Miami is a dream in images

They sold everything, from their camera to their house. There isn’t even enough money left to buy a cell phone that takes good pictures. When they tried to see each other through a video call they ran into the technological limits of their phones. Ileana and Roberto are separated, they look like images.

It’s a fresh and sunny day in the capital of Florida, where many of those who already arrived live.

She has the day off and she still hasn’t seen the sun. He calls her from the border for the fifth time that day. It’s to tell her that some Cubans were almost kidnapped when they went on their own to a hotel but that he’s OK. He also tells her that he’s very afraid because he’s also in a hotel, alone: he left the shelter because sleeping on the gym’s floor did not help him get rid of a bronchitis from which he had been suffering for a few weeks.

They hang up. She looks at the floor, presses her lips together, uses them as a dike to keep out her bitterness: “He is so intelligent, so skillful, he knows how to do so many things, he doesn’t speak English well, but he’s a psychologist and an accountant.”

Ileana is a doctor specializing in Clinical Laboratory from the Camilo Cienfuegos University of Matanzas. She’s working as a nurse in a home for the elderly close to Downtown Miami. In addition to the elderly, the home is also for persons with motor or mental problems.

The place has three floors and around 30 persons live on each one of them. There are three employees per shift. Ileana has a nine-hour shift per day on one of the floors. She has to bathe, vaccinate, feed and medicate the residents. It’s what she was able to get.

“I applied for everything. I did the exam for a medical assistant,” she says. She was called once from a clinic, they gave her an English test and she passed it but she failed in computation. “They asked me what F1, F3, Alt Ctrl Supr was for and other tricky questions.”

In Cuba she worked as head of a lab. She taught students how to draw blood and investigate. She was somebody; she earned the equivalent of 30 dollars a month. In Miami, as a nurse she earns some 600 dollars. Renting a small apartment in Florida costs at least 1000: Ileana arrived in June 2016 and her strategy consisted in looking for the way to save on rent. This is the first wage she has saved for herself, all the previous ones she sent to her husband to pay for the rent and his trip through Mexico.

While working in Matanzas Ileana had to go through the zika epidemic, as a doctor and as a patient. The couple’s home was a room in a tenement house from the mid-19th century with a waste ditch that never stopped overflowing. It’s what they were able to buy after working their butts off for some years.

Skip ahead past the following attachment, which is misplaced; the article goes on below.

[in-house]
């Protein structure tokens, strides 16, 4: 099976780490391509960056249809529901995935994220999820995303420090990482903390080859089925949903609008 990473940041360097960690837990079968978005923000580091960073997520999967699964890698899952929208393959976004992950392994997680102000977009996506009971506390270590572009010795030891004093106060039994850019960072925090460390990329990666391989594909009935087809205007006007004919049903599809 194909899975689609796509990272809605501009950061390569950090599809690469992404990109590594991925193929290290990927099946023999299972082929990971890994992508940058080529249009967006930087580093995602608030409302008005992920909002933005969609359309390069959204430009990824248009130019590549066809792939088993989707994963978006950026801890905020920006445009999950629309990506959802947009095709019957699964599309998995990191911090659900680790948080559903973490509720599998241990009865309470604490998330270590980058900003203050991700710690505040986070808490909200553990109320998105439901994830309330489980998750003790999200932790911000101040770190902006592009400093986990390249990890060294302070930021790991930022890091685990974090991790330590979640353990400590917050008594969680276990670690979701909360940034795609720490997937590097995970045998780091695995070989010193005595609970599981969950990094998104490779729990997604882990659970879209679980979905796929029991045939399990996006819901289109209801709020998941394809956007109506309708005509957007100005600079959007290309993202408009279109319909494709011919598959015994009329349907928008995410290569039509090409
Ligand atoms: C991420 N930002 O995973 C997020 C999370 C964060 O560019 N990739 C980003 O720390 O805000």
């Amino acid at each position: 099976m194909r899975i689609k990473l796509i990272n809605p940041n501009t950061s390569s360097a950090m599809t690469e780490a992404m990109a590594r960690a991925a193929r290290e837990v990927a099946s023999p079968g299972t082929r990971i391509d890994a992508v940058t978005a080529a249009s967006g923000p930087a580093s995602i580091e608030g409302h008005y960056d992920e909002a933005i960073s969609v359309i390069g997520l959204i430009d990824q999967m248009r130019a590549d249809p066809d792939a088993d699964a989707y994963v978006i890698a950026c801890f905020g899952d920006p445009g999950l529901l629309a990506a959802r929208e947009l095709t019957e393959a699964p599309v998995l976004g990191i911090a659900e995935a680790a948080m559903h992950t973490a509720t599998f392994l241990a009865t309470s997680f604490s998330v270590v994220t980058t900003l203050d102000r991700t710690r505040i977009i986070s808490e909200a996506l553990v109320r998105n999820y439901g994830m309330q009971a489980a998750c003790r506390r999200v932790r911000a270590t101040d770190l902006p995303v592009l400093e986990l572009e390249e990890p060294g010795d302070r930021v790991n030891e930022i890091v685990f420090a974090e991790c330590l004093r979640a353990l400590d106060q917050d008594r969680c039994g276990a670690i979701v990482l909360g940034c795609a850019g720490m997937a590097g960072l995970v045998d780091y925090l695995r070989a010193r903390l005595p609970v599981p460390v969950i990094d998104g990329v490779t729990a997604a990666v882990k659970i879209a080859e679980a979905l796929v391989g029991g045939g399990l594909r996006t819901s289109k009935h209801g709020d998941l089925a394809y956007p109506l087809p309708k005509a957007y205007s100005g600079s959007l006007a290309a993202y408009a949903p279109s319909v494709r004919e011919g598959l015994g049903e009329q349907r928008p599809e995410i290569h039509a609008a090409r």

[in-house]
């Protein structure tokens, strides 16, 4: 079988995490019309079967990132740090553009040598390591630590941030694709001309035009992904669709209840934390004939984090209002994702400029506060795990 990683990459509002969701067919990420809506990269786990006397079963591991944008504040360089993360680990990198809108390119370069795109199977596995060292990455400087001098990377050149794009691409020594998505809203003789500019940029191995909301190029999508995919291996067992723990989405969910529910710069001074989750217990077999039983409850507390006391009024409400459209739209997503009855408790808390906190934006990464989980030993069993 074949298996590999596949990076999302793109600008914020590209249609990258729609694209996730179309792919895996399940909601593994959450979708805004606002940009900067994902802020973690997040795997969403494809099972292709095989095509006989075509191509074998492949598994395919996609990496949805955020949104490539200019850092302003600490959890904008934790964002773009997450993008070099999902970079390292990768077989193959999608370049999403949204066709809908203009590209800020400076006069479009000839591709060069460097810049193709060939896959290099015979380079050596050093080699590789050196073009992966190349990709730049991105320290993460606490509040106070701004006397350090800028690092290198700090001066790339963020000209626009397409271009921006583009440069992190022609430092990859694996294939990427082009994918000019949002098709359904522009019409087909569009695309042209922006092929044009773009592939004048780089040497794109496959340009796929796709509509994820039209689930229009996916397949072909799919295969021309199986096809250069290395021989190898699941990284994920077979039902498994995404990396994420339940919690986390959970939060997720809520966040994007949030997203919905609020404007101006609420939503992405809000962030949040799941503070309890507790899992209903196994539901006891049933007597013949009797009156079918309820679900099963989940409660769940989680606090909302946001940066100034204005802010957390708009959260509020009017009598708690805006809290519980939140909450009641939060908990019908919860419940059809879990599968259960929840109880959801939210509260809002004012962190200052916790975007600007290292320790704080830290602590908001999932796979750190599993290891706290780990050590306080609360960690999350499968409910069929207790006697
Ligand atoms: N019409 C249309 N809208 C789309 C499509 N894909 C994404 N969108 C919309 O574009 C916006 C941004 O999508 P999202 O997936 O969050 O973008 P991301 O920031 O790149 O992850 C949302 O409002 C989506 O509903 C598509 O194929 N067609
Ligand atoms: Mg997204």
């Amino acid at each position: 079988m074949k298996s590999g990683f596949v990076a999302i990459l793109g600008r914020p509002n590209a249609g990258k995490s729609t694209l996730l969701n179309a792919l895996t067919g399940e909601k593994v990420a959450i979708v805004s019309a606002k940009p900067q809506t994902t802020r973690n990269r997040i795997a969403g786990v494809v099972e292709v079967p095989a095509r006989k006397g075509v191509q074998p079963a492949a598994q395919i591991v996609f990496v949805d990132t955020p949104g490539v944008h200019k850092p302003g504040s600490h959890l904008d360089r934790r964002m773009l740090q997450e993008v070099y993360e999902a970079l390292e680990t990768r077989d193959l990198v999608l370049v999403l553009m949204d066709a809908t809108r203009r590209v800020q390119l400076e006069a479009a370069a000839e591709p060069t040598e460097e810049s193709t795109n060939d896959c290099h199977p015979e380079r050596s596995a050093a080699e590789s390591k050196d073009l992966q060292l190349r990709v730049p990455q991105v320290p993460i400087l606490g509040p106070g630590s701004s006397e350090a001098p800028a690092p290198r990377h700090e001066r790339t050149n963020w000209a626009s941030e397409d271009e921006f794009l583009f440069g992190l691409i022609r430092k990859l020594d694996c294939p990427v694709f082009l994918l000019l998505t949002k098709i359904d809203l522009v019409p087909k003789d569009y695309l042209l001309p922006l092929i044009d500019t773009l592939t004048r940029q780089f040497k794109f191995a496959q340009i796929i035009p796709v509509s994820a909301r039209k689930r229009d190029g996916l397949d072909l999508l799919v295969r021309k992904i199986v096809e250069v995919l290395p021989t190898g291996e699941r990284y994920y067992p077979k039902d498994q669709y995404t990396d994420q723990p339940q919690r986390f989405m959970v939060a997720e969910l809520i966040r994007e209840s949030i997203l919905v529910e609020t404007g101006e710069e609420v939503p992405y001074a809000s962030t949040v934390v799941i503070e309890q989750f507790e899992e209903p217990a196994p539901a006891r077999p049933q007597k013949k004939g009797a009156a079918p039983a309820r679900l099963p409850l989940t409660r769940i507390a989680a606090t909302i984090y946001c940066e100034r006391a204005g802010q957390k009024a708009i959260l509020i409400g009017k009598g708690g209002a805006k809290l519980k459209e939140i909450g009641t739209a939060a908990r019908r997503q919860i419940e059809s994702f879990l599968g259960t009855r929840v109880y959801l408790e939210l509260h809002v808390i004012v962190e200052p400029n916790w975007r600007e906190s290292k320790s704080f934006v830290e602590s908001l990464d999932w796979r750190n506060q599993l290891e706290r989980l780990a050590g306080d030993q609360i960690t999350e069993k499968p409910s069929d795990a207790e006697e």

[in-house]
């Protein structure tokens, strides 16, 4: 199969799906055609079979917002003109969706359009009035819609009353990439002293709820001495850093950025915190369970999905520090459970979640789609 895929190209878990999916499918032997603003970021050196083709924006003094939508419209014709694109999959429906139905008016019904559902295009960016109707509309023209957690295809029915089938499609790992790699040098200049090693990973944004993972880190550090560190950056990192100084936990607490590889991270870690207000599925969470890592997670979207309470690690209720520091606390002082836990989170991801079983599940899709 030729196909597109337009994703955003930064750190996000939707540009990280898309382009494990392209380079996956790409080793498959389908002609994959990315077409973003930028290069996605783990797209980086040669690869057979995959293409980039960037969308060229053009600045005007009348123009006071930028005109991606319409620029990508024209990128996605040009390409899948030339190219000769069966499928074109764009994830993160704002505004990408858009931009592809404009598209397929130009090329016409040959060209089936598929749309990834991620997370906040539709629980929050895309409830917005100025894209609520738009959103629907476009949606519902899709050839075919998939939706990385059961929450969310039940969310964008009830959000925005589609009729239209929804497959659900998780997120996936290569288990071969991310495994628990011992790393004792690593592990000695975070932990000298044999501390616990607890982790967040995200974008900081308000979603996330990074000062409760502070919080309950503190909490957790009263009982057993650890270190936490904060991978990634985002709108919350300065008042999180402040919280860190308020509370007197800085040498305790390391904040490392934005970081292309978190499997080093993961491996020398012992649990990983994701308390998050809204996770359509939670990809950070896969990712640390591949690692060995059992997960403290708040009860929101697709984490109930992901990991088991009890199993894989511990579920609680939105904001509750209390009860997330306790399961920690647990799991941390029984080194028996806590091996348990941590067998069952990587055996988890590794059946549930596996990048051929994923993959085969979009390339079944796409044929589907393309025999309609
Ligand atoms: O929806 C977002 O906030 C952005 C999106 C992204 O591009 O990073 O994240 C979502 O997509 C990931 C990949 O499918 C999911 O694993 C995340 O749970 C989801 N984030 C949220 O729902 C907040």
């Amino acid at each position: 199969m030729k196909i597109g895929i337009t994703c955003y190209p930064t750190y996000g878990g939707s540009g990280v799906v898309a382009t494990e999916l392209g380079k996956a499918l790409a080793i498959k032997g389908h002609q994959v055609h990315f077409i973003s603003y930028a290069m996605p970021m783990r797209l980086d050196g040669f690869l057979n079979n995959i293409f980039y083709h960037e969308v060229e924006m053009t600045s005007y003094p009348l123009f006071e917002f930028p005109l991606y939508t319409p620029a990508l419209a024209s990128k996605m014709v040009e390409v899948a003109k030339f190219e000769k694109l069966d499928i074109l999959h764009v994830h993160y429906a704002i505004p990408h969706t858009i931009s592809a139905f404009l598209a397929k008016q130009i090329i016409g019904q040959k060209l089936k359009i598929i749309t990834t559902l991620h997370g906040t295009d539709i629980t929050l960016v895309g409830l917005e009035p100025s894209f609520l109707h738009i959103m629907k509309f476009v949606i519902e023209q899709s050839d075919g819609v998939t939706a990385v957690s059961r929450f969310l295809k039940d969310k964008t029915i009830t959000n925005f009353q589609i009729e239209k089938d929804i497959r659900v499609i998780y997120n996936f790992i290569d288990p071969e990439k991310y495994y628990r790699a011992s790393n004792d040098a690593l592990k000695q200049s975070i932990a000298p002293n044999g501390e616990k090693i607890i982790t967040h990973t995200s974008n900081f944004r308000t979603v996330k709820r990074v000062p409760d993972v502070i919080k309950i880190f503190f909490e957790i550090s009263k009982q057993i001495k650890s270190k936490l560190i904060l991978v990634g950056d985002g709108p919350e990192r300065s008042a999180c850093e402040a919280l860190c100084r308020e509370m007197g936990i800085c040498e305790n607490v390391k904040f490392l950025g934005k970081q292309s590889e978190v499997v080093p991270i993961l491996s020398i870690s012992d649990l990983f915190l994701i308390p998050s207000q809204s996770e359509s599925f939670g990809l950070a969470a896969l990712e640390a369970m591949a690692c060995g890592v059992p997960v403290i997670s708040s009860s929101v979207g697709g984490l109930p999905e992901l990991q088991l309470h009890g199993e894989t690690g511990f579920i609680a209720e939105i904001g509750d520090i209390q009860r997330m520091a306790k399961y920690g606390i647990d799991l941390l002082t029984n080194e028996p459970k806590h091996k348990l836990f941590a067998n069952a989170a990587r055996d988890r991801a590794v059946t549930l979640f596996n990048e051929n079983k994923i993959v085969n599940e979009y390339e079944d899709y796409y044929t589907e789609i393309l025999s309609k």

Since the early 2000s a merchant from Matanzas, taking advantage of the Spanish passport Ileana was able to get through her grandfather, used to send her to Bolivia and Mexico to buy clothes. She used to pay her 200 dollars per trip.

Ileana could immigrate to Spain but she doesn’t know anyone there nor has the money for the plane ticket. In Miami, on the other hand, has a cousin, whom she didn’t notify when she traveled. It was Roberto who called Miami to notify that his wife was already at the airport. The cousin’s husband went to pick her up and said to her: “You’re coming home under my responsibility because here no one wants to receive anyone.”

“I stayed two weeks during which my cousin always had a sour face, as soon as I could I left for Chicago to another cousin’s home but I returned because I got a job as a caregiver,” she says.

The lady she took care of gave her 50 dollars a day, for 24 hours of work. She gave her board and food but she had to be close to her all the time, the job demanded that she be at the elderly lady’s side absolutely all the time.

Now she lives with Irma, whose house in Vedado was expropriated in the early 1960s. Irma’s children visit her once a month. Ileana agreed to keep her company in exchange for living there free of charge, in her home of several environments, with a garden, a car parked at the door and other aspects of the “American dream,” in the heart of Little Havana.

Ileana has two children from another marriage. Roberto has a daughter. They live in Matanzas and they “still” don’t want to leave Cuba: “They no longer believe…, but Cuba is a beautiful country when you are a child.” Her children as well as his daughter are under 20 years of age.

“If things continue as they are, my children and the children of my children are going to live worse than how I lived.”